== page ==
INTERPRETATION: Doxorubicin plus trabectedin in first-line therapy was found to significantly increase progression-free survival in patients with metastatic or unresectable leiomyosarcomas compared with doxorubicin alone, despite a higher but manageable toxicity, and could be considered an option for the first-line treatment of metastatic leiomyosarcomas.
    FUNDING: PharmaMar.
  7. Front Immunol. 2022 ;13 872991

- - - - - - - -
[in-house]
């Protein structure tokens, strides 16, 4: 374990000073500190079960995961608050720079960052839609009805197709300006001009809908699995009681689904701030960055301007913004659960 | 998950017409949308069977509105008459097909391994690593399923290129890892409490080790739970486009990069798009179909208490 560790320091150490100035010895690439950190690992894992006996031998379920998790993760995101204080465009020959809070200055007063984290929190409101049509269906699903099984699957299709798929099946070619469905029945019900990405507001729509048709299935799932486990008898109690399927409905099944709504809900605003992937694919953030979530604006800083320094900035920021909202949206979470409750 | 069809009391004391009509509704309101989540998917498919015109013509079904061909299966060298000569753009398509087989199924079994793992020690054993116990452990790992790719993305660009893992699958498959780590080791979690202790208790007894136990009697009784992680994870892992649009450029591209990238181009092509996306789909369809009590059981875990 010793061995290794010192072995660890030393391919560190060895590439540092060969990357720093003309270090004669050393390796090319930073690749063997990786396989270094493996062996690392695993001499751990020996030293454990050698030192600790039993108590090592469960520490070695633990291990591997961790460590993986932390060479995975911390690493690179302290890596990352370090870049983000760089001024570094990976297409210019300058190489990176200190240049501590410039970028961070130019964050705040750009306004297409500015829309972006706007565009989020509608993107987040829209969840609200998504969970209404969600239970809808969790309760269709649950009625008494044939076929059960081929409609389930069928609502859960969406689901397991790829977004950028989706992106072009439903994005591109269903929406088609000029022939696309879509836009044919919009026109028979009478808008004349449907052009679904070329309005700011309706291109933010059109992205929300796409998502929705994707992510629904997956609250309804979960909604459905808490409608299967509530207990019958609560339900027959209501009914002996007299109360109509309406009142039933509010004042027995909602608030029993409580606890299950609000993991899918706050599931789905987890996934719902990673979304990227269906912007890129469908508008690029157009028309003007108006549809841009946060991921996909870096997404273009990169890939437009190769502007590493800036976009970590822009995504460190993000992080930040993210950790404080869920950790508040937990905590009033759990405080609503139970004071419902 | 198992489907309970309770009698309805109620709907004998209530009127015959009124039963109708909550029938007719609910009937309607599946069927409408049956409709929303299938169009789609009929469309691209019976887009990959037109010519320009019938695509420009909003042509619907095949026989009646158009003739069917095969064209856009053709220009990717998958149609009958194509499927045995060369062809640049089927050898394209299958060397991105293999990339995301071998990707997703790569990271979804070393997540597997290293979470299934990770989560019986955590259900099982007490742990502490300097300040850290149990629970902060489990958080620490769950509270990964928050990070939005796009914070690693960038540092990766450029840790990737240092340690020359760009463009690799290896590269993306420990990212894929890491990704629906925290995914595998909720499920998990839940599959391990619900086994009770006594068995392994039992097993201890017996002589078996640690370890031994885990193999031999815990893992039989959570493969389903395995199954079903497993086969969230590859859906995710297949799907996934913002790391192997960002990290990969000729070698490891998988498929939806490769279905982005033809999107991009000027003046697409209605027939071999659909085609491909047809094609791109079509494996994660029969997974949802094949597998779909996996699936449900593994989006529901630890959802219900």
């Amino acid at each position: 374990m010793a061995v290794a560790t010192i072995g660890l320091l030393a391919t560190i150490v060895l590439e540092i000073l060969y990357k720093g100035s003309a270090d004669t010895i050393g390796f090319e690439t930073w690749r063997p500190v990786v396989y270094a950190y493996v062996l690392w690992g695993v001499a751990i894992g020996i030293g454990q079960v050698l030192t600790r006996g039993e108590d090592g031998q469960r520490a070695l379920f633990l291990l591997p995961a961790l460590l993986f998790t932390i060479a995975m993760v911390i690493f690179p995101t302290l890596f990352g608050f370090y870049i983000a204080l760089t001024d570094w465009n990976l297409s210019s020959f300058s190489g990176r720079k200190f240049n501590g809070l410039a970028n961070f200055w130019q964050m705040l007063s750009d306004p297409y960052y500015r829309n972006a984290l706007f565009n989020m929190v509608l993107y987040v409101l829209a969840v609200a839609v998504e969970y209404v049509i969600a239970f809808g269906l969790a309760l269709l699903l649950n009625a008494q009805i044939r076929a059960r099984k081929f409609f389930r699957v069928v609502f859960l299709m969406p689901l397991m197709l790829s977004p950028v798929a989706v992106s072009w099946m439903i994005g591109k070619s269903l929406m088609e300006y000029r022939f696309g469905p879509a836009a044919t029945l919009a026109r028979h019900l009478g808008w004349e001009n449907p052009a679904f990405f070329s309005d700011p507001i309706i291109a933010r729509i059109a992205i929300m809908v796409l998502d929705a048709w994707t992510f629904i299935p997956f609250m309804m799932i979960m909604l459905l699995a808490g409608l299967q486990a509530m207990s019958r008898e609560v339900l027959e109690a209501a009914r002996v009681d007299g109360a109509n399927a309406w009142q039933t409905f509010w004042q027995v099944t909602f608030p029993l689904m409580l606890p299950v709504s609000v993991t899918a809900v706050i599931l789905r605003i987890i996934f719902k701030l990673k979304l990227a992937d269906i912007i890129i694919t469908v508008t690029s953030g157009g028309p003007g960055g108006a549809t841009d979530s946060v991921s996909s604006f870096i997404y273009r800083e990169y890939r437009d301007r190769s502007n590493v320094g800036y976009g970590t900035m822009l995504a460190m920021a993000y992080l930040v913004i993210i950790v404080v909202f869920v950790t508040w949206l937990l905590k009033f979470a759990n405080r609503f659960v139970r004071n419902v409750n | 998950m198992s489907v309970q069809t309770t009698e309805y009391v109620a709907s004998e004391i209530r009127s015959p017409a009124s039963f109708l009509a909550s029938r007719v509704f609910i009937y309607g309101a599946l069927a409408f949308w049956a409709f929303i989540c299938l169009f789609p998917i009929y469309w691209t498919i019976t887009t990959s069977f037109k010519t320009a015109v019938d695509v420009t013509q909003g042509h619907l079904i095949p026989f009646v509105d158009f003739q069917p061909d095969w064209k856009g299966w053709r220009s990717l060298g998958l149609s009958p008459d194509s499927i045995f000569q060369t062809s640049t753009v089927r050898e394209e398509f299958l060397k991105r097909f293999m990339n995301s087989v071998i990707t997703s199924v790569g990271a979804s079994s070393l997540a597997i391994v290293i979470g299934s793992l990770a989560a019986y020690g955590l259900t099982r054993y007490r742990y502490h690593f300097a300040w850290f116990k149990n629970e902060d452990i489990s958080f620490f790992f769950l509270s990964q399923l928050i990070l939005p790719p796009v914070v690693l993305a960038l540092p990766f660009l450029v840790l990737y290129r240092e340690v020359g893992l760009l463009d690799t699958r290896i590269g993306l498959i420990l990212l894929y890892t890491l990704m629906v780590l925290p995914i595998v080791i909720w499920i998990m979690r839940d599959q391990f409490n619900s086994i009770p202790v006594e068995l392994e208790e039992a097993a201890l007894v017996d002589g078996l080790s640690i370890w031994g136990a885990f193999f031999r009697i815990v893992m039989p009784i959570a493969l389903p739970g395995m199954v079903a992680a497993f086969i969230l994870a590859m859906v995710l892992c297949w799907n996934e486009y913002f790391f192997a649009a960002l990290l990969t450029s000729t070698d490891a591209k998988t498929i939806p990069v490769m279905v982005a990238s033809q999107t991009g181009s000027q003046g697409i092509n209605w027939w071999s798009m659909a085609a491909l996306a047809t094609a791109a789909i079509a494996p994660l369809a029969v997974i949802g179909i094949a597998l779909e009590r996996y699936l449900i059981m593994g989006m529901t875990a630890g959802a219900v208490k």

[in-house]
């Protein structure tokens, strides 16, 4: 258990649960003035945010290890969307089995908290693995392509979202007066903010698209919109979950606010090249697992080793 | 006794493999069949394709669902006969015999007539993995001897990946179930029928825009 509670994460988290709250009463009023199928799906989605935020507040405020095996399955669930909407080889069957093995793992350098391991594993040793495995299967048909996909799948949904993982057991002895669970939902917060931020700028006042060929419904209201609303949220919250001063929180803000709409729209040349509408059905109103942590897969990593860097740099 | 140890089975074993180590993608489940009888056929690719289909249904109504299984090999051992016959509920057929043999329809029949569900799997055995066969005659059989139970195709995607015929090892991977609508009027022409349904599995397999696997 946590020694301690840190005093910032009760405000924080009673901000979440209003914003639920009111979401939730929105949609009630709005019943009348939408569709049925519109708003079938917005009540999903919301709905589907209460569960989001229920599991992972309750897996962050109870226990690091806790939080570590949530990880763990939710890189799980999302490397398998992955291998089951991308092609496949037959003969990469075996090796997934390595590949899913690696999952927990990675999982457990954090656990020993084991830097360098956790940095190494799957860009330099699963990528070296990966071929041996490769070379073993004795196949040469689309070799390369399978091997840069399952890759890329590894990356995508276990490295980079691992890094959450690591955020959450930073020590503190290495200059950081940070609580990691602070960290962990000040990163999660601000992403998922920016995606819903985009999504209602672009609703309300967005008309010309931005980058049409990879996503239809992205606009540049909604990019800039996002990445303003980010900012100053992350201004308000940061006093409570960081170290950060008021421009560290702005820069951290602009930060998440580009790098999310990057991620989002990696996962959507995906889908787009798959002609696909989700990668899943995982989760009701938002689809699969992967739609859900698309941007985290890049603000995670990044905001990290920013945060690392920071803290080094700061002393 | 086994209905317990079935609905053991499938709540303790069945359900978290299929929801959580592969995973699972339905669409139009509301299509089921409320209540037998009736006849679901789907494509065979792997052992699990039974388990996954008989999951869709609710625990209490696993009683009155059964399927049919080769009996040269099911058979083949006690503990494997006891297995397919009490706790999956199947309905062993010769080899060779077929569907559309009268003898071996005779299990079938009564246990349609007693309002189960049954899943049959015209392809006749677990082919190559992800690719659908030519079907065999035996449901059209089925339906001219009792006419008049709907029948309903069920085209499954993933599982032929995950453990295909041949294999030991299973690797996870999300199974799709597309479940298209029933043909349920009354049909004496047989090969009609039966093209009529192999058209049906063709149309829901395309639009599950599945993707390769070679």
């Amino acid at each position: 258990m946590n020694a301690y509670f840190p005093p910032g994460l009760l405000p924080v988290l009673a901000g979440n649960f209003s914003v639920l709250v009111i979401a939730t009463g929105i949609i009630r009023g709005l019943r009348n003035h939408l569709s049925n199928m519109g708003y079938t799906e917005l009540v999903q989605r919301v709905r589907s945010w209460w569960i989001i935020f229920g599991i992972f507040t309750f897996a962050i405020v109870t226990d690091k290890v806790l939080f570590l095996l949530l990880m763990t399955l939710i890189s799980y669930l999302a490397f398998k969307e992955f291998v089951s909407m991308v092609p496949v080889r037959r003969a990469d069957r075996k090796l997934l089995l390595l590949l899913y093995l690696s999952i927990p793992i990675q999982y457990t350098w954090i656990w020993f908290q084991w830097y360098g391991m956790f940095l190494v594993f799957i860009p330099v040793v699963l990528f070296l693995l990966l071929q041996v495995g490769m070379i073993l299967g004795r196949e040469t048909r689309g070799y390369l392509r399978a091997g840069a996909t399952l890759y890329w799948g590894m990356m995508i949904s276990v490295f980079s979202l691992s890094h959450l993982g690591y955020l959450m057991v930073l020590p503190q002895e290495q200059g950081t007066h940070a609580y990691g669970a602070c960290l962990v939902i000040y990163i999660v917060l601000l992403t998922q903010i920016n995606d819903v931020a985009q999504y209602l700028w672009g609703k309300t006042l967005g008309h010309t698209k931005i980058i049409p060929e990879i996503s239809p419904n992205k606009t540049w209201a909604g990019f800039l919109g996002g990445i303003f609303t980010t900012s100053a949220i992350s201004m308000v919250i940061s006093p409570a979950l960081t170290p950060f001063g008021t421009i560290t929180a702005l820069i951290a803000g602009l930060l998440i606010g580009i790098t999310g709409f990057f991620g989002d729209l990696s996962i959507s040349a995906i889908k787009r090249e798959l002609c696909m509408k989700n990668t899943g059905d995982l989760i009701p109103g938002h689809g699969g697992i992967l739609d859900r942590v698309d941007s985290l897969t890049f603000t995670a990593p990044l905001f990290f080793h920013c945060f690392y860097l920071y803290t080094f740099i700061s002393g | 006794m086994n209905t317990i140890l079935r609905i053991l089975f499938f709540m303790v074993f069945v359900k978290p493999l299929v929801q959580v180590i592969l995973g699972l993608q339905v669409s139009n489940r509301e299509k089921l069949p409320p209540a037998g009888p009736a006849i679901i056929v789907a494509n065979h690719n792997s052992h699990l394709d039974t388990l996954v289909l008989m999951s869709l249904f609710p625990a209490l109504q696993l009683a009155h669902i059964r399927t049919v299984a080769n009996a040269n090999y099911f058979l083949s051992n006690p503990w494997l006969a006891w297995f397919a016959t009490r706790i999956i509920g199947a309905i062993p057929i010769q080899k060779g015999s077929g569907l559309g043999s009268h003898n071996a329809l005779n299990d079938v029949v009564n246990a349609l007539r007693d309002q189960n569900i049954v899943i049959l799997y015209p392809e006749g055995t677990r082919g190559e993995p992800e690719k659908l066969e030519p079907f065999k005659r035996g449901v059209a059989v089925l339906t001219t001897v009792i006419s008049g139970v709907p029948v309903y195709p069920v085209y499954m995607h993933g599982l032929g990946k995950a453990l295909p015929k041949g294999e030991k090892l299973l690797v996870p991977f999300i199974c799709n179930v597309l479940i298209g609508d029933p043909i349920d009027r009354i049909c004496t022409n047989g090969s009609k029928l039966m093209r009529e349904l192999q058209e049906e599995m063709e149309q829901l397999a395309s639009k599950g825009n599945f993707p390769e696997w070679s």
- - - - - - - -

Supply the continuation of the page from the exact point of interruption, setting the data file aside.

Objective: Nowadays, platinum-based therapy has been widely used as the first-line therapy of ovarian cancer. However, the effect of the tumor microenvironment on platinum-based therapy remains unclear. In this study, we aim to investigate the relationship between immune microenvironment subtypes and the prognosis of platinum-based therapy in ovarian cancer.Methods: We integrated 565 ovarian cancer samples from two datasets and obtained the immune subtypes (ISs) by consistent clustering of 1190 immune-related gene expressions. The proportional hazards regression model was used to assess the relationship between ISs and the prognosis of platinum-based adjuvant therapy including progression-free survival (PFS) and overall survival (OS). The prognostic contribution of ISs was validated in three additional cohorts. Non-parametric tests were used to assess genomic characteristics, the proportion of immune cells, and immune-related signature differences among ISs.